Nearly two months ago, Warhill High student Juan Spence had to fight for his life after sustaining critical injuries from a crash that left him pinned underneath the car he was riding in as a passenger.
Doctors then told his mother, Elizabeth Butler, that 95 percent of patients that undergo the head trauma Spence endured do not survive.
One month later in June, Spence was off of life-support and his family already thinking about rehab, though the Warhill track and field standout had yet to begin speaking again.
The news is even better in July. Butler said on Tuesday at the #JuanLove Track Camp that will benefit Spence, that Juan is now standing with help, walking with assistance, speaking in sentences and recalling memories.
"We're pretty amazed at his progress," Butler said. "He's working hard and getting stronger every day and looking forward to coming home soon."
The community seemed to instantly rally around the family. That support, and unwavering faith, Butler said, helped the family cope with the incident.
By June, the Team Flash track and field club had already joined forces with Jamestown track and field and the Greater Williamsburg Distance Running Club to organize the #JuanLove Track Camp, which started Monday and will conclude on Friday at Jamestown High.
Campers are participating in standard track and field drills but William Turner of Team Flash and Jamestown said the event was about more than track for two reasons: one, because the vision for the camp arose due to Spence's accident and two, because many of the young athletes involved primarily play other sports.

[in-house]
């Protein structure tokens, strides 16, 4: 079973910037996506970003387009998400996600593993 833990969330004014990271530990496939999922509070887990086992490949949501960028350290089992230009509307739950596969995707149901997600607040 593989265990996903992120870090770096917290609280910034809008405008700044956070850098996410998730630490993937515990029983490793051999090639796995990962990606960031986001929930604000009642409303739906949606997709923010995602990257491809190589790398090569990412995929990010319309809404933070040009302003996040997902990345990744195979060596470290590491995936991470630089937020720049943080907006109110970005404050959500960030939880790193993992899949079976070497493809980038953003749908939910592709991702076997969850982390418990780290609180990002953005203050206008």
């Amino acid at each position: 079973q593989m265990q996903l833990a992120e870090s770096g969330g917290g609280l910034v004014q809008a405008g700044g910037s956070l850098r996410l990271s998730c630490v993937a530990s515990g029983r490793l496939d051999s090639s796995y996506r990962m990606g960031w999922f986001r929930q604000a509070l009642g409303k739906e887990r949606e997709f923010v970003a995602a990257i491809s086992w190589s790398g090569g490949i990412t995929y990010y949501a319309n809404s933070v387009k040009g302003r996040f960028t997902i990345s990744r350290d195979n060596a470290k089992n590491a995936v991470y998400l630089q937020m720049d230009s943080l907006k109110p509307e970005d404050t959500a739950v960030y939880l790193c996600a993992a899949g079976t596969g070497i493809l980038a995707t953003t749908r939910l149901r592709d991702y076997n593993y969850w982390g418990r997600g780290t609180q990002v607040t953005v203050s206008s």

"It's really not about track and field," Turner said. "We're just using track and field as a vehicle to reach kids."
Turner said Melania Rinkin was instrumental in organizing the camp. Rinkin's husband, Ramon, is a Team Flash coach and their three children compete in the club that Butler also coaches for.
"With her helping Team Flash all these years," Rinkin said, "I just wanted to make sure we tried to do something to help her family."
Butler was a Lafayette High track standout before competing for VCU, where Spencer remains in the hospital and is receiving physical, occupational, rec, and speech and language therapy.
Butler's coach at Lafayette was Mel Jones, who stopped in at the camp Tuesday with a list of 28 character traits – to name a few; kindness, respect and integrity – that he felt embodied Spence before passing the traits on to the attendees.
Jones was one of several coaches helping out this week along with Christopher Newport University's Michael Hanks and CNU Hall of Famer Louis Johnson.
Local lended hands, too, like Jordan Willis and William Turner's son, Jordan. Jordan, son of Team Flash and Jamestown coach Clarence Willis, will compete for the University of Virginia in the fall and Jordan Turner for George Mason University.
Rising Lafayette sophomore Adam Leschinger is Spence's Team Flash teammate and offered a reminder of how tight-knit the local track community is. "All that rivalry between the high schools just goes away when something like this happens," he said. "It's pretty sweet how we can all just come together and work together even though we go to different schools."
Given an exemption by the school, Spence was able to complete his junior year with straight As.
Before the crash, he had qualified for the state meet in track in addition to serving as a key member of Warhill's basketball team last season and Butler said he wants to get back on the track and shooting hoops. He told her he wants to walk on his own and do everything he used to and more.
Butler said, "We believe that with the strength he has and with the fight in him, that he will."
Holtzman can be reached by phone at 757-298-5830.
To donate to his medical expenses, visit: www.gofundme.com/rising-money-for-juan